The day that has finally arrived for me to make pineapple tart. I have been making it for the past two years. Last year, I sold quite a number of jars. The orders kept coming in and I had to keep redoing my jam. I was truly spent. I vowed this year I am not making any. It was meant to be fun baking in the spirit of Chinese New Year.
I just broke my vow today. Somehow, Chinese New Year without pineapple tart is lacking something. It is like the numero uno thing to have during Chinese New Year. What is Chinese New Year without "ong lai"? Well, I know I asked for trouble but homemade ones are way better than those pineapple "flavoured" tarts outside. Homemade jam is flavourful and less sweet (I prefer less sugar) without the artificial pineapple flavouring that is evident in some jams. Your whole house would smell of the fragrance of pineapple when you are cooking the jam. Call it natural perfume. It just smells so good!
This year, I am smarter (or so I thought). I made a big batch all at once. It helps that Giant had this pineapple promotion at 98 sen per pineapple. So off I went early to choose the biggest Morris pineapples. Morris is the preferred pineapple as it has more fiber and is generally cheaper than the other species available such as Josa or Sarawak pineapple. I have tried using Josa once, and I was left disappointed with the amount of slurry I got after blending. Although Giant's Morrises are smaller than those sold by fruit vendors, I managed to get 14 reasonable sized pineapples.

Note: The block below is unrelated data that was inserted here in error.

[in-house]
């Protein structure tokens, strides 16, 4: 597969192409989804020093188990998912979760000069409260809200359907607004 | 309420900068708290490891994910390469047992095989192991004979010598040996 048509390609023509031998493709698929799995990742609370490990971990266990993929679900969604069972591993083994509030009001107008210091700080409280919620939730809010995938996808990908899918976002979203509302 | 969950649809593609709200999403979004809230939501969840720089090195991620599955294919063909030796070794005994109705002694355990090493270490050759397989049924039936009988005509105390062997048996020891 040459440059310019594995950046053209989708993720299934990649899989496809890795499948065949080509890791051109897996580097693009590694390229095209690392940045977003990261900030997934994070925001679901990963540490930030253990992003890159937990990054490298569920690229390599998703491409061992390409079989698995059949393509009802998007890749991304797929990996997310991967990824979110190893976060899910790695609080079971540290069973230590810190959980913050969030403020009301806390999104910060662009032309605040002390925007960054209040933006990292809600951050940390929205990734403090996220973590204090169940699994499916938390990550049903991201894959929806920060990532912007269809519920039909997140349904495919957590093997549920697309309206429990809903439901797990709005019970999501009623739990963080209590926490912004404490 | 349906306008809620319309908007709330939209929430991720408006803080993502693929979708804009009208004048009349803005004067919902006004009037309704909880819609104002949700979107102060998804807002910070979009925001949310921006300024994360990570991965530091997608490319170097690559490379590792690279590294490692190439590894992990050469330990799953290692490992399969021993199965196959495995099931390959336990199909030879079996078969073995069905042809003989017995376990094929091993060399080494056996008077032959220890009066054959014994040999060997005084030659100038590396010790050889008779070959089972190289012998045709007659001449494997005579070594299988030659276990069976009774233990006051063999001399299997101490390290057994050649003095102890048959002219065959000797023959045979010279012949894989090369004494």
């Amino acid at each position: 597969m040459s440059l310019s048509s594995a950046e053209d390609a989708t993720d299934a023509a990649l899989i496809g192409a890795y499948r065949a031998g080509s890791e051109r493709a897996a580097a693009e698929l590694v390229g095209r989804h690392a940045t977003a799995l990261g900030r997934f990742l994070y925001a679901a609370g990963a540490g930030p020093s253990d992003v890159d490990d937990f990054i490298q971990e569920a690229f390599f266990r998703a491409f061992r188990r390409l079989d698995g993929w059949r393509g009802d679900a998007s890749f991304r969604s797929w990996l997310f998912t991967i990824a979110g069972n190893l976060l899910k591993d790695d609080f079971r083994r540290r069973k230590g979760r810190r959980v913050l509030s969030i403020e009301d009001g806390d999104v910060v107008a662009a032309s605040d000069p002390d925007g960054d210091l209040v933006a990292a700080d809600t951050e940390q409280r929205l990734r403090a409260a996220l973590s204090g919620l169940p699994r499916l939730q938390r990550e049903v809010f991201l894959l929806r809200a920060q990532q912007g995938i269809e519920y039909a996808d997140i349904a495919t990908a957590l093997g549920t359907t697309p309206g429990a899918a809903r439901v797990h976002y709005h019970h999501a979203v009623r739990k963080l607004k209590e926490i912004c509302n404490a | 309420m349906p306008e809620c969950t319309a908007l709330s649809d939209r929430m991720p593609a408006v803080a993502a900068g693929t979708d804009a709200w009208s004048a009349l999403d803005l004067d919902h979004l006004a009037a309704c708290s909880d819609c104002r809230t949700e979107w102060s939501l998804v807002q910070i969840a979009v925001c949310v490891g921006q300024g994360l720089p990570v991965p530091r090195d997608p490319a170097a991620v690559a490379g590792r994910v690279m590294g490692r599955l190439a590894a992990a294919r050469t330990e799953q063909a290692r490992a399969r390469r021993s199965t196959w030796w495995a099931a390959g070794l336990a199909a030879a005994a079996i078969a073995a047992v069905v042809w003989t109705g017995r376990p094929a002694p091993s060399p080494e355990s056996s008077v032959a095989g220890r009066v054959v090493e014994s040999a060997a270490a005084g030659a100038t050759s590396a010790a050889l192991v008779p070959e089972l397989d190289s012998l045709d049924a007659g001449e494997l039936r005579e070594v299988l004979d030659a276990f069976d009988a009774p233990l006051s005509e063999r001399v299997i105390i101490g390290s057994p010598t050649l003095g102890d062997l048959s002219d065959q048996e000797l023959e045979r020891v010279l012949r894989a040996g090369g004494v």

The hardest part in making pineapple jam is the cutting of the pineapple. It is the removal of eyes takes the longest of time. It took me a full 1 1/2 hours to fully handle those pineapples. Do wear gloves when you are cutting the pineapples for so long. The acid in the pineapple will give your hands irritation.
My 14 pineapples filled up the whole of my 42 cm wok. It took me 3 1/2 hours to fully cook the jam. By the time I was done, I was only left with 2.5 kg of jam. You most probably do not need that much of jam. The recipe that I am providing here is in a smaller portion.
Pineapple Jam/Pineapple Tart Filling
8 big Morris pineapples
800-900 gm sugar (depending on the sweetness of the pineapple)
2 cinnamon sticks
1. Peel and remove the eyes of the pineapple. Cut into reasonable chunks for processing later. Wash and drain.
2. Put part of the cut pineapples into food processor and blitz it until it becomes coarse slurry. Do not blend it too fine. Put slurry into a sieve to remove some of the liquid. Do not remove all as the liquid is full of flavour.
3. Then throw the drained slurry into a wok and start cooking in medium heat.
4. Repeat with the rest of the pineapples until all are finished, while cooking the slurry at the same time (saves time!).
5. Leave the slurry to evaporate in the wok, stirring occasionally.
6. When the slurry becomes thick, stir more often to avoid it getting burned.
7. Add in sugar and cook until the jam becomes paste like. Remove cinnamon sticks and cloves. It is better to add in 80% of the sugar first. Taste and then add the rest. Add more if necessary. Cook for another 20 - 30 minutes depending on the amount of jam you have.
8. Remove from heat and let the jam cool.
1. Traditionally, this recipe calls for unripe pineapples but I personally prefer almost ripe ones as it is more tasty and fragrant. Also its tartness is not so intense.
2. The sugar I used is minimal and hence, my jam would not last as long as some others.
3. I normally bake my tarts longer in the oven to ensure the tarts are able to last longer.
4. I used a food processor but if possible just grate your pineapples. It has a much better texture.